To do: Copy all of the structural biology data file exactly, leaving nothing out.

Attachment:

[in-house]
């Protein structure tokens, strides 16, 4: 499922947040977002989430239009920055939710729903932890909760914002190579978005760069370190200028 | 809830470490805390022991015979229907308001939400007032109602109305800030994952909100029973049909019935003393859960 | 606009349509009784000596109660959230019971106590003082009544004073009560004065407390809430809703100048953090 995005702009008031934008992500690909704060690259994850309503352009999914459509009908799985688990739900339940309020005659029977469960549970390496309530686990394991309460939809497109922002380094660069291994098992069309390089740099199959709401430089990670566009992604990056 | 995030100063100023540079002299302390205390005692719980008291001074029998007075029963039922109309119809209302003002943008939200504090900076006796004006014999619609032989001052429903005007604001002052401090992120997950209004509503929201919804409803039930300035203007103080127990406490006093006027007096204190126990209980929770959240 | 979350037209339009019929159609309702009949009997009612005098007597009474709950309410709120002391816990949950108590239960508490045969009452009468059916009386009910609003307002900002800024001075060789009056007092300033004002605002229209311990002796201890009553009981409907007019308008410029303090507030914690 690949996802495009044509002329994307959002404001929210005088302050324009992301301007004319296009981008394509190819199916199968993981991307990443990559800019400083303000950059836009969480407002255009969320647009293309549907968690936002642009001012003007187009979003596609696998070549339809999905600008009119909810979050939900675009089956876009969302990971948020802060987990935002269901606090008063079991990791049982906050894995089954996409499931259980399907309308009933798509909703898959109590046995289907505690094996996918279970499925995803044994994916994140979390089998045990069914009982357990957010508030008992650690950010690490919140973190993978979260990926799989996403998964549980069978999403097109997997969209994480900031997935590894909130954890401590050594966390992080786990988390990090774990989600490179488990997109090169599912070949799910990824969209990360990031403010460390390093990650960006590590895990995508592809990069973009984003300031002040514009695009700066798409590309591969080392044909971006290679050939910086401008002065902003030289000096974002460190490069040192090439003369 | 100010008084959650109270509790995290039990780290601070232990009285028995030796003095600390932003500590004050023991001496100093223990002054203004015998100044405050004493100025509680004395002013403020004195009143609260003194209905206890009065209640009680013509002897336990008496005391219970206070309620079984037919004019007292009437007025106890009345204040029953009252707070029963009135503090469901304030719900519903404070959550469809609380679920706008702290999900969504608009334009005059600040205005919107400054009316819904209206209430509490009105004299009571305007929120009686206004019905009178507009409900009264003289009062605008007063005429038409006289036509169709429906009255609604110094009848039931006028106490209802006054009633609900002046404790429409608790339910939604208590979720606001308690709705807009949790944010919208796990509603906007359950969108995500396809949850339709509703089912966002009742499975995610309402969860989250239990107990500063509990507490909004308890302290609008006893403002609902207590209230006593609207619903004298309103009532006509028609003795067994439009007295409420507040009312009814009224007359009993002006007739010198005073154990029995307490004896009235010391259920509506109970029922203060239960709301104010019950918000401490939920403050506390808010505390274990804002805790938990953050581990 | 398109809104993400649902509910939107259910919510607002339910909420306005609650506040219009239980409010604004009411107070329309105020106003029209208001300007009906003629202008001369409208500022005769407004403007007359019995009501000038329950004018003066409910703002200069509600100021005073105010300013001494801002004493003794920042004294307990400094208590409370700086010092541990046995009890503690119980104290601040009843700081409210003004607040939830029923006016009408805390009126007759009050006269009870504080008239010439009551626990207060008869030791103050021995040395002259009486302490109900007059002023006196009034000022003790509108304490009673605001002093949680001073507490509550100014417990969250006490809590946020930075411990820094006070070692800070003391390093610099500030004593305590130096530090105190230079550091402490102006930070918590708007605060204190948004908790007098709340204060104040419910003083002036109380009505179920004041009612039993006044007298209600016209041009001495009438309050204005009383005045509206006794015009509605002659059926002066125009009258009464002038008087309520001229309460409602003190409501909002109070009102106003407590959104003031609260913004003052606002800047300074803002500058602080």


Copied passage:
[in-house]
């Protein structure tokens, strides 16, 4: 499922947040977002989430239009920055939710729903932890909760914002190579978005760069370190200028 | 809830470490805390022991015979229907308001939400007032109602109305800030994952909100029973049909019935003393859960 | 606009349509009784000596109660959230019971106590003082009544004073009560004065407390809430809703100048953090 995005702009008031934008992500690909704060690259994850309503352009999914459509009908799985688990739900339940309020005659029977469960549970390496309530686990394991309460939809497109922002380094660069291994098992069309390089740099199959709401430089990670566009992604990056 | 995030100063100023540079002299302390205390005692719980008291001074029998007075029963039922109309119809209302003002943008939200504090900076006796004006014999619609032989001052429903005007604001002052401090992120997950209004509503929201919804409803039930300035203007103080127990406490006093006027007096204190126990209980929770959240 | 979350037209339009019929159609309702009949009997009612005098007597009474709950309410709120002391816990949950108590239960508490045969009452009468059916009386009910609003307002900002800024001075060789009056007092300033004002605002229209311990002796201890009553009981409907007019308008410029303090507030914690 690949996802495009044509002329994307959002404001929210005088302050324009992301301007004319296009981008394509190819199916199968993981991307990443990559800019400083303000950059836009969480407002255009969320647009293309549907968690936002642009001012003007187009979003596609696998070549339809999905600008009119909810979050939900675009089956876009969302990971948020802060987990935002269901606090008063079991990791049982906050894995089954996409499931259980399907309308009933798509909703898959109590046995289907505690094996996918279970499925995803044994994916994140979390089998045990069914009982357990957010508030008992650690950010690490919140973190993978979260990926799989996403998964549980069978999403097109997997969209994480900031997935590894909130954890401590050594966390992080786990988390990090774990989600490179488990997109090169599912070949799910990824969209990360990031403010460390390093990650960006590590895990995508592809990069973009984003300031002040514009695009700066798409590309591969080392044909971006290679050939910086401008002065902003030289000096974002460190490069040192090439003369 | 100010008084959650109270509790995290039990780290601070232990009285028995030796003095600390932003500590004050023991001496100093223990002054203004015998100044405050004493100025509680004395002013403020004195009143609260003194209905206890009065209640009680013509002897336990008496005391219970206070309620079984037919004019007292009437007025106890009345204040029953009252707070029963009135503090469901304030719900519903404070959550469809609380679920706008702290999900969504608009334009005059600040205005919107400054009316819904209206209430509490009105004299009571305007929120009686206004019905009178507009409900009264003289009062605008007063005429038409006289036509169709429906009255609604110094009848039931006028106490209802006054009633609900002046404790429409608790339910939604208590979720606001308690709705807009949790944010919208796990509603906007359950969108995500396809949850339709509703089912966002009742499975995610309402969860989250239990107990500063509990507490909004308890302290609008006893403002609902207590209230006593609207619903004298309103009532006509028609003795067994439009007295409420507040009312009814009224007359009993002006007739010198005073154990029995307490004896009235010391259920509506109970029922203060239960709301104010019950918000401490939920403050506390808010505390274990804002805790938990953050581990 | 398109809104993400649902509910939107259910919510607002339910909420306005609650506040219009239980409010604004009411107070329309105020106003029209208001300007009906003629202008001369409208500022005769407004403007007359019995009501000038329950004018003066409910703002200069509600100021005073105010300013001494801002004493003794920042004294307990400094208590409370700086010092541990046995009890503690119980104290601040009843700081409210003004607040939830029923006016009408805390009126007759009050006269009870504080008239010439009551626990207060008869030791103050021995040395002259009486302490109900007059002023006196009034000022003790509108304490009673605001002093949680001073507490509550100014417990969250006490809590946020930075411990820094006070070692800070003391390093610099500030004593305590130096530090105190230079550091402490102006930070918590708007605060204190948004908790007098709340204060104040419910003083002036109380009505179920004041009612039993006044007298209600016209041009001495009438309050204005009383005045509206006794015009509605002659059926002066125009009258009464002038008087309520001229309460409602003190409501909002109070009102106003407590959104003031609260913004003052606002800047300074803002500058602080």